Processing gender stereotypes in dementia patients and older healthy adults: a self-paced reading study

Daniel Müller-Feldmeth 1 , Katharina Ahnefeld 1 , and Adriana Hanulíková 2
  • 1 University of Freiburg, Freiburg, Germany
  • 2 University of Freiburg, Department of German – German Linguistics, 79098 Freiburg, Germany
Daniel Müller-Feldmeth, Katharina Ahnefeld and Adriana Hanulíková
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  • University of Freiburg, Department of German – German Linguistics, 79098 Freiburg, Germany
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Abstract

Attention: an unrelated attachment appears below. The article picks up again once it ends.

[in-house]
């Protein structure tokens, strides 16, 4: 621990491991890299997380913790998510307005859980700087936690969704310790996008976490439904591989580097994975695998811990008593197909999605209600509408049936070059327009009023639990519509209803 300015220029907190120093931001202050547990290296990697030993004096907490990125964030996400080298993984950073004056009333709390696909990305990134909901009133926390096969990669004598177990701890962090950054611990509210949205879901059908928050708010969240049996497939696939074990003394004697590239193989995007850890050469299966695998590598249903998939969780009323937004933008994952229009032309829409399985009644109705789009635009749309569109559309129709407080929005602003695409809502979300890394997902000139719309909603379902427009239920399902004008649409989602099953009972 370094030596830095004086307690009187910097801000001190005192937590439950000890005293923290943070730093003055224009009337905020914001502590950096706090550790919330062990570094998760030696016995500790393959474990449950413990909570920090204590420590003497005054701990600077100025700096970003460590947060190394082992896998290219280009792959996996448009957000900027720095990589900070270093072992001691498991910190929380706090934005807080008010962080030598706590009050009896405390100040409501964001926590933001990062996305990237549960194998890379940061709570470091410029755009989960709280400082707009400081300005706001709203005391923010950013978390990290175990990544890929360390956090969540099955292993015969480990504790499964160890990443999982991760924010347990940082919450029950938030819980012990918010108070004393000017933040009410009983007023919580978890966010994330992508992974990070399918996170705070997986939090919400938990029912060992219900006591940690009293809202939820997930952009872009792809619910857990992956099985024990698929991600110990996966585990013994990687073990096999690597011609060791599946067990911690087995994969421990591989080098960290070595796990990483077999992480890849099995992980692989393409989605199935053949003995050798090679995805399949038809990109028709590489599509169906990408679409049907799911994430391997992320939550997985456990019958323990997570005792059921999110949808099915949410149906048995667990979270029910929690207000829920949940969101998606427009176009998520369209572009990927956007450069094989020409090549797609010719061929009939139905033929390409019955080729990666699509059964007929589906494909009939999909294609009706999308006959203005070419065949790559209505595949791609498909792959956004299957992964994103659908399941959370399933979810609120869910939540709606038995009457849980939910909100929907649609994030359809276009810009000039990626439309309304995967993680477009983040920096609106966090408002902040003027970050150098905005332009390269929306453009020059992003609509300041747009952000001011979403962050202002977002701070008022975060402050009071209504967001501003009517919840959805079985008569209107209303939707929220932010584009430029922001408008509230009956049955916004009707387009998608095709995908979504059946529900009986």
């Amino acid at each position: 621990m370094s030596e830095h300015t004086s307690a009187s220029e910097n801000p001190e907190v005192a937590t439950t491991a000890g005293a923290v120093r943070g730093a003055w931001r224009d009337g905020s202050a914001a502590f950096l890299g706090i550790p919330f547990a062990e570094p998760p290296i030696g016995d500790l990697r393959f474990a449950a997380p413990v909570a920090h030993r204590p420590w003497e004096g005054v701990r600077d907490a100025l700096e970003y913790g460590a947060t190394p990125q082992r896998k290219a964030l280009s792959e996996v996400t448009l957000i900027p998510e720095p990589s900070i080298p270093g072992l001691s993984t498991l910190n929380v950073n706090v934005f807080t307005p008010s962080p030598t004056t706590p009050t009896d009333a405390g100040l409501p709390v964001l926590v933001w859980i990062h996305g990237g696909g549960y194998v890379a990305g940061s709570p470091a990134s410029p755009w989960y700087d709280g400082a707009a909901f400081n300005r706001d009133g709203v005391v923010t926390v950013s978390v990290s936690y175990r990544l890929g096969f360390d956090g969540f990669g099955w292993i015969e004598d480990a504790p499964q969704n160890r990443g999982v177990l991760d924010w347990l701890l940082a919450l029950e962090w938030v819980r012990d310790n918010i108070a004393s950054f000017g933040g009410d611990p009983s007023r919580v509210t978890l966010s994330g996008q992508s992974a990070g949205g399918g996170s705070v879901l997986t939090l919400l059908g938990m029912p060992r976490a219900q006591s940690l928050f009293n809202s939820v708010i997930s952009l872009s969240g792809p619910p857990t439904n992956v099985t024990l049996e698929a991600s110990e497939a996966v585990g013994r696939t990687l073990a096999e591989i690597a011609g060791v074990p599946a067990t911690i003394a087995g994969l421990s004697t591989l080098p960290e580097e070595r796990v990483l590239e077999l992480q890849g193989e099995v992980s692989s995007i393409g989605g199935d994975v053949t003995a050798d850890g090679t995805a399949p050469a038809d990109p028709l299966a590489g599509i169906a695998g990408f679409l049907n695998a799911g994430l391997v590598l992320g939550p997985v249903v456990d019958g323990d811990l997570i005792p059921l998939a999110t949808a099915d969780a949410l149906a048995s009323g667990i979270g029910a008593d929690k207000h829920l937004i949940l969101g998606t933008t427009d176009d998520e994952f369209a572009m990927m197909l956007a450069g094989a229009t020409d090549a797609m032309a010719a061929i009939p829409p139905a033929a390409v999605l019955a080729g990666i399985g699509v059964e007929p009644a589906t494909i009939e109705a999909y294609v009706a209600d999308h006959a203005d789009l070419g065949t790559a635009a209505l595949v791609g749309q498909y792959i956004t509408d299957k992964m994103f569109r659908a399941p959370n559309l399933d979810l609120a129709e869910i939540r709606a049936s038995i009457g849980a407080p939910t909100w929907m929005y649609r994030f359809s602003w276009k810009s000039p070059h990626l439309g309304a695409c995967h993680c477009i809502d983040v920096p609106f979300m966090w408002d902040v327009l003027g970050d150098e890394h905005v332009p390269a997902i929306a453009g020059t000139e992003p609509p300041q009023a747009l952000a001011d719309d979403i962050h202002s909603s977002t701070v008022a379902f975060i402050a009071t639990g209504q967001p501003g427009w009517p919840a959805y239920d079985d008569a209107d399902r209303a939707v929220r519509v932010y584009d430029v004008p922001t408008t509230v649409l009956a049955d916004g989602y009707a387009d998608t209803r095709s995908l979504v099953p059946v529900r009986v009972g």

We used self-paced reading to examine whether stereotypical associations of verbs with women or men as prototypical agents (e.g. the craftsman knits a sweater) are activated during sentence processing in dementia patients and healthy older adults. Effects of stereotypical knowledge on language processing have frequently been observed in young adults, but little is known about age-related changes in the activation and integration of stereotypical information. While syntactic processing may remain intact, semantic capacities are often affected in dementia. Since inferences based on gender stereotypes draw on social and world knowledge, access to stereotype information may also be affected in dementia patients. Results from dementia patients (n = 9, average age 86.6) and healthy older adults (n = 14, average age 79.5) showed slower reading times and less accuracy in comprehension scores for dementia patients compared to the control group. While activation of stereotypical associations of verbs was visible in both groups, they differed with respect to the time-course of processing. The effect of stereotypes on comprehension accuracy was visible for healthy adults only. The evidence from reading times suggests that older adults with and without dementia engage stereotypical inferences during reading, which is in line with research on young adults.

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